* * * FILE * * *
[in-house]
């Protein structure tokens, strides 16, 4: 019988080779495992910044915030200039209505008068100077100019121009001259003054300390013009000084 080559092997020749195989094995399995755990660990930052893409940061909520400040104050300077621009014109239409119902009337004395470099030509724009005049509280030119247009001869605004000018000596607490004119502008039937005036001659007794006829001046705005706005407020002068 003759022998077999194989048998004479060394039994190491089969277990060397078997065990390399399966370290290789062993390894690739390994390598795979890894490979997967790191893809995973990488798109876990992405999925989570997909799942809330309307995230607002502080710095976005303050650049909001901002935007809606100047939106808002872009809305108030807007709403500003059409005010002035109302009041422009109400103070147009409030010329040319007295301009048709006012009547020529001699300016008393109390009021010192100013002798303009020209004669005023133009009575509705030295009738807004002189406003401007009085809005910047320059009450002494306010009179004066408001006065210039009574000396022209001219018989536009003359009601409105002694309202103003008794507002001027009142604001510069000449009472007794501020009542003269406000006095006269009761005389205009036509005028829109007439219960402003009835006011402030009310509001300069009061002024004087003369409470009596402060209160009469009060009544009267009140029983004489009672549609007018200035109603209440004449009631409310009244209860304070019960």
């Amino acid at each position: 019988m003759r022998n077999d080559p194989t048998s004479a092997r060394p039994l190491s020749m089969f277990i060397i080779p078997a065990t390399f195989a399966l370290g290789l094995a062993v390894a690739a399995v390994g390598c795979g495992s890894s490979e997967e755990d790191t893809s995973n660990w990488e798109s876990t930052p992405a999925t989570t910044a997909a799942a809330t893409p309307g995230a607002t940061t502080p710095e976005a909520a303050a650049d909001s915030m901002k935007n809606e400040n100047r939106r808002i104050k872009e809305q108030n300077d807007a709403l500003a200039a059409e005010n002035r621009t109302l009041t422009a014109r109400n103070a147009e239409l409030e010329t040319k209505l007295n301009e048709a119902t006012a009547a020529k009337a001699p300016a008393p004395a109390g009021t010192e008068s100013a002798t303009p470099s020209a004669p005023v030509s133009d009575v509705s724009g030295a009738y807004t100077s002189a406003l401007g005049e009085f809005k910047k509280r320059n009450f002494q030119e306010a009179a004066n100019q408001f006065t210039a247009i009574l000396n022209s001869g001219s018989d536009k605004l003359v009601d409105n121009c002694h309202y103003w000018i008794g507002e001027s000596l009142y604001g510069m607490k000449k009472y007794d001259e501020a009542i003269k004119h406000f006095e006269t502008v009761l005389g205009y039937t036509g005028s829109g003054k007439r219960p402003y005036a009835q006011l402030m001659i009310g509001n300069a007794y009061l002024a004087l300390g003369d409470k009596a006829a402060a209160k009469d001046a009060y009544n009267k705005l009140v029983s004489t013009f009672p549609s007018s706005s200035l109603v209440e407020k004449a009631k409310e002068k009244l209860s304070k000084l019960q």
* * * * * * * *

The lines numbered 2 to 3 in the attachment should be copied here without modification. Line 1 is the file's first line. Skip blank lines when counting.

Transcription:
């Protein structure tokens, strides 16, 4: 019988080779495992910044915030200039209505008068100077100019121009001259003054300390013009000084 080559092997020749195989094995399995755990660990930052893409940061909520400040104050300077621009014109239409119902009337004395470099030509724009005049509280030119247009001869605004000018000596607490004119502008039937005036001659007794006829001046705005706005407020002068 003759022998077999194989048998004479060394039994190491089969277990060397078997065990390399399966370290290789062993390894690739390994390598795979890894490979997967790191893809995973990488798109876990992405999925989570997909799942809330309307995230607002502080710095976005303050650049909001901002935007809606100047939106808002872009809305108030807007709403500003059409005010002035109302009041422009109400103070147009409030010329040319007295301009048709006012009547020529001699300016008393109390009021010192100013002798303009020209004669005023133009009575509705030295009738807004002189406003401007009085809005910047320059009450002494306010009179004066408001006065210039009574000396022209001219018989536009003359009601409105002694309202103003008794507002001027009142604001510069000449009472007794501020009542003269406000006095006269009761005389205009036509005028829109007439219960402003009835006011402030009310509001300069009061002024004087003369409470009596402060209160009469009060009544009267009140029983004489009672549609007018200035109603209440004449009631409310009244209860304070019960």
């Amino acid at each position: 019988m003759r022998n077999d080559p194989t048998s004479a092997r060394p039994l190491s020749m089969f277990i060397i080779p078997a065990t390399f195989a399966l370290g290789l094995a062993v390894a690739a399995v390994g390598c795979g495992s890894s490979e997967e755990d790191t893809s995973n660990w990488e798109s876990t930052p992405a999925t989570t910044a997909a799942a809330t893409p309307g995230a607002t940061t502080p710095e976005a909520a303050a650049d909001s915030m901002k935007n809606e400040n100047r939106r808002i104050k872009e809305q108030n300077d807007a709403l500003a200039a059409e005010n002035r621009t109302l009041t422009a014109r109400n103070a147009e239409l409030e010329t040319k209505l007295n301009e048709a119902t006012a009547a020529k009337a001699p300016a008393p004395a109390g009021t010192e008068s100013a002798t303009p470099s020209a004669p005023v030509s133009d009575v509705s724009g030295a009738y807004t100077s002189a406003l401007g005049e009085f809005k910047k509280r320059n009450f002494q030119e306010a009179a004066n100019q408001f006065t210039a247009i009574l000396n022209s001869g001219s018989d536009k605004l003359v009601d409105n121009c002694h309202y103003w000018i008794g507002e001027s000596l009142y604001g510069m607490k000449k009472y007794d001259e501020a009542i003269k004119h406000f006095e006269t502008v009761l005389g205009y039937t036509g005028s829109g003054k007439r219960p402003y005036a009835q006011l402030m001659i009310g509001n300069a007794y009061l002024a004087l300390g003369d409470k009596a006829a402060a209160k009469d001046a009060y009544n009267k705005l009140v029983s004489t013009f009672p549609s007018s706005s200035l109603v209440e407020k004449a009631k409310e002068k009244l209860s304070k000084l019960q």